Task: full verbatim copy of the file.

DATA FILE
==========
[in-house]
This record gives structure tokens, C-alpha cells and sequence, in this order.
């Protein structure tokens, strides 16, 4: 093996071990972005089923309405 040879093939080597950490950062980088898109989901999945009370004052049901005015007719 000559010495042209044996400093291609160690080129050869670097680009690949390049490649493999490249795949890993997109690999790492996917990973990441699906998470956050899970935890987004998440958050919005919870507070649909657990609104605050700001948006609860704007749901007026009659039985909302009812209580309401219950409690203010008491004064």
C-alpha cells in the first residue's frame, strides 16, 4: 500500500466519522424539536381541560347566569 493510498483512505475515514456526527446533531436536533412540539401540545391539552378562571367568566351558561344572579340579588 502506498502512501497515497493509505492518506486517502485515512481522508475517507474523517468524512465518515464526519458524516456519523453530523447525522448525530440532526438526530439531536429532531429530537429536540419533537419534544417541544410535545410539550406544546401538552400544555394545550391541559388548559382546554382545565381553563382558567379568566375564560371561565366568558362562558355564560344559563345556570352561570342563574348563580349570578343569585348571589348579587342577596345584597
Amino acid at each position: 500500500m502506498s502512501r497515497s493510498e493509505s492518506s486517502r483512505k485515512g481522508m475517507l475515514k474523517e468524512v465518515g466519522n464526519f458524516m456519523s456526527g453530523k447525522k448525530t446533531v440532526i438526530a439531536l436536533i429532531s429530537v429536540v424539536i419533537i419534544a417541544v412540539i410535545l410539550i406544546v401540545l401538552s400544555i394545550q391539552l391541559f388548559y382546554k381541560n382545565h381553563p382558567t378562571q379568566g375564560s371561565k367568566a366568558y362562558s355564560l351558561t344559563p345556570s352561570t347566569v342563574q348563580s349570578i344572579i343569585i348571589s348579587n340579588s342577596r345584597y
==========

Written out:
[in-house]
This record gives structure tokens, C-alpha cells and sequence, in this order.
């Protein structure tokens, strides 16, 4: 093996071990972005089923309405 040879093939080597950490950062980088898109989901999945009370004052049901005015007719 000559010495042209044996400093291609160690080129050869670097680009690949390049490649493999490249795949890993997109690999790492996917990973990441699906998470956050899970935890987004998440958050919005919870507070649909657990609104605050700001948006609860704007749901007026009659039985909302009812209580309401219950409690203010008491004064």
C-alpha cells in the first residue's frame, strides 16, 4: 500500500466519522424539536381541560347566569 493510498483512505475515514456526527446533531436536533412540539401540545391539552378562571367568566351558561344572579340579588 502506498502512501497515497493509505492518506486517502485515512481522508475517507474523517468524512465518515464526519458524516456519523453530523447525522448525530440532526438526530439531536429532531429530537429536540419533537419534544417541544410535545410539550406544546401538552400544555394545550391541559388548559382546554382545565381553563382558567379568566375564560371561565366568558362562558355564560344559563345556570352561570342563574348563580349570578343569585348571589348579587342577596345584597
Amino acid at each position: 500500500m502506498s502512501r497515497s493510498e493509505s492518506s486517502r483512505k485515512g481522508m475517507l475515514k474523517e468524512v465518515g466519522n464526519f458524516m456519523s456526527g453530523k447525522k448525530t446533531v440532526i438526530a439531536l436536533i429532531s429530537v429536540v424539536i419533537i419534544a417541544v412540539i410535545l410539550i406544546v401540545l401538552s400544555i394545550q391539552l391541559f388548559y382546554k381541560n382545565h381553563p382558567t378562571q379568566g375564560s371561565k367568566a366568558y362562558s355564560l351558561t344559563p345556570s352561570t347566569v342563574q348563580s349570578i344572579i343569585i348571589s348579587n340579588s342577596r345584597y